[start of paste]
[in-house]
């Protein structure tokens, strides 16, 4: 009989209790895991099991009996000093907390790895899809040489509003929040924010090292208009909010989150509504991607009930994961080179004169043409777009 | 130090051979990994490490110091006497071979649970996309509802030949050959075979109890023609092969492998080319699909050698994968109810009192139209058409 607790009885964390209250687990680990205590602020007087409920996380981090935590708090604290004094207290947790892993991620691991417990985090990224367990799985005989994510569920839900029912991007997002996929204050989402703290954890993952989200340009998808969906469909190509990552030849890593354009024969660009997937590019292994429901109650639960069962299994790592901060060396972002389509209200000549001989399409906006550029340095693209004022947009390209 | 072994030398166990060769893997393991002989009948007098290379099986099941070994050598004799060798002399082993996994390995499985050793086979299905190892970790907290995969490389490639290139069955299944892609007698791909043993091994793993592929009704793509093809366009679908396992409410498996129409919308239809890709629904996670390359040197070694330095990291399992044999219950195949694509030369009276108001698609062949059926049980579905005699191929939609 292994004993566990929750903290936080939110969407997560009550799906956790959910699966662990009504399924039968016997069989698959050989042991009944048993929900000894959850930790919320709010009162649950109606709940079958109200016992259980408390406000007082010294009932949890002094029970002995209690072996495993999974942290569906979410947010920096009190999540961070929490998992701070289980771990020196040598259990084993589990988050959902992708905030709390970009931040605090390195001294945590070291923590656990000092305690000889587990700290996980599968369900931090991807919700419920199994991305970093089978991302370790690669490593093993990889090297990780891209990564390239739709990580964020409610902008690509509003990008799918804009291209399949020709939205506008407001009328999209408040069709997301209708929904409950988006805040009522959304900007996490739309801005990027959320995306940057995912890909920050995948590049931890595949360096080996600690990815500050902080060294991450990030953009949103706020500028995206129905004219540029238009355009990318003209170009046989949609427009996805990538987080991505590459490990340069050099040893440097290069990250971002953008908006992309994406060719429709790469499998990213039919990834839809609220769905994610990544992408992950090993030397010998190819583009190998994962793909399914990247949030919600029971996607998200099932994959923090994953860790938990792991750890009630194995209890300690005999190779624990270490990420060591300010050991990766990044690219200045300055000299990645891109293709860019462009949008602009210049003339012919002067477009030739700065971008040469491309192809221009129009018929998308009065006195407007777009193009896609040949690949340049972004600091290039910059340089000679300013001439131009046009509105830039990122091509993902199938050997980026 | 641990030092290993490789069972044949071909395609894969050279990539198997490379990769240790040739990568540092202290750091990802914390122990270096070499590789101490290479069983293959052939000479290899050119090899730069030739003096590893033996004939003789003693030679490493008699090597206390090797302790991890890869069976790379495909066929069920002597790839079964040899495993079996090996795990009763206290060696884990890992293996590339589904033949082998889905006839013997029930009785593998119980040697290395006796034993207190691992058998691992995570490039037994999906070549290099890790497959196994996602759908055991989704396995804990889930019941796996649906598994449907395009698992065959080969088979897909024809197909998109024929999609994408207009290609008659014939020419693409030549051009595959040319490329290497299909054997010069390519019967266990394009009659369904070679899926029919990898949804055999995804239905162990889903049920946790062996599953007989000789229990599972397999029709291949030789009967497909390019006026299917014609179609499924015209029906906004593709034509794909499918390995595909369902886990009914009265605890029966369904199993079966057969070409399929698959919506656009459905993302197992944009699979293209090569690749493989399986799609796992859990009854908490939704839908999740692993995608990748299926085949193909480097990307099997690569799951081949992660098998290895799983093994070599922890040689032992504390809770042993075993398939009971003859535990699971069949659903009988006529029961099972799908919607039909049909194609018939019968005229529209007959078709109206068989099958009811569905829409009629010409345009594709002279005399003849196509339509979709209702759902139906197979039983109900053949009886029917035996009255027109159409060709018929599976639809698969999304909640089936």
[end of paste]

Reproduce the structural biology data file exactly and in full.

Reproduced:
[in-house]
């Protein structure tokens, strides 16, 4: 009989209790895991099991009996000093907390790895899809040489509003929040924010090292208009909010989150509504991607009930994961080179004169043409777009 | 130090051979990994490490110091006497071979649970996309509802030949050959075979109890023609092969492998080319699909050698994968109810009192139209058409 607790009885964390209250687990680990205590602020007087409920996380981090935590708090604290004094207290947790892993991620691991417990985090990224367990799985005989994510569920839900029912991007997002996929204050989402703290954890993952989200340009998808969906469909190509990552030849890593354009024969660009997937590019292994429901109650639960069962299994790592901060060396972002389509209200000549001989399409906006550029340095693209004022947009390209 | 072994030398166990060769893997393991002989009948007098290379099986099941070994050598004799060798002399082993996994390995499985050793086979299905190892970790907290995969490389490639290139069955299944892609007698791909043993091994793993592929009704793509093809366009679908396992409410498996129409919308239809890709629904996670390359040197070694330095990291399992044999219950195949694509030369009276108001698609062949059926049980579905005699191929939609 292994004993566990929750903290936080939110969407997560009550799906956790959910699966662990009504399924039968016997069989698959050989042991009944048993929900000894959850930790919320709010009162649950109606709940079958109200016992259980408390406000007082010294009932949890002094029970002995209690072996495993999974942290569906979410947010920096009190999540961070929490998992701070289980771990020196040598259990084993589990988050959902992708905030709390970009931040605090390195001294945590070291923590656990000092305690000889587990700290996980599968369900931090991807919700419920199994991305970093089978991302370790690669490593093993990889090297990780891209990564390239739709990580964020409610902008690509509003990008799918804009291209399949020709939205506008407001009328999209408040069709997301209708929904409950988006805040009522959304900007996490739309801005990027959320995306940057995912890909920050995948590049931890595949360096080996600690990815500050902080060294991450990030953009949103706020500028995206129905004219540029238009355009990318003209170009046989949609427009996805990538987080991505590459490990340069050099040893440097290069990250971002953008908006992309994406060719429709790469499998990213039919990834839809609220769905994610990544992408992950090993030397010998190819583009190998994962793909399914990247949030919600029971996607998200099932994959923090994953860790938990792991750890009630194995209890300690005999190779624990270490990420060591300010050991990766990044690219200045300055000299990645891109293709860019462009949008602009210049003339012919002067477009030739700065971008040469491309192809221009129009018929998308009065006195407007777009193009896609040949690949340049972004600091290039910059340089000679300013001439131009046009509105830039990122091509993902199938050997980026 | 641990030092290993490789069972044949071909395609894969050279990539198997490379990769240790040739990568540092202290750091990802914390122990270096070499590789101490290479069983293959052939000479290899050119090899730069030739003096590893033996004939003789003693030679490493008699090597206390090797302790991890890869069976790379495909066929069920002597790839079964040899495993079996090996795990009763206290060696884990890992293996590339589904033949082998889905006839013997029930009785593998119980040697290395006796034993207190691992058998691992995570490039037994999906070549290099890790497959196994996602759908055991989704396995804990889930019941796996649906598994449907395009698992065959080969088979897909024809197909998109024929999609994408207009290609008659014939020419693409030549051009595959040319490329290497299909054997010069390519019967266990394009009659369904070679899926029919990898949804055999995804239905162990889903049920946790062996599953007989000789229990599972397999029709291949030789009967497909390019006026299917014609179609499924015209029906906004593709034509794909499918390995595909369902886990009914009265605890029966369904199993079966057969070409399929698959919506656009459905993302197992944009699979293209090569690749493989399986799609796992859990009854908490939704839908999740692993995608990748299926085949193909480097990307099997690569799951081949992660098998290895799983093994070599922890040689032992504390809770042993075993398939009971003859535990699971069949659903009988006529029961099972799908919607039909049909194609018939019968005229529209007959078709109206068989099958009811569905829409009629010409345009594709002279005399003849196509339509979709209702759902139906197979039983109900053949009886029917035996009255027109159409060709018929599976639809698969999304909640089936």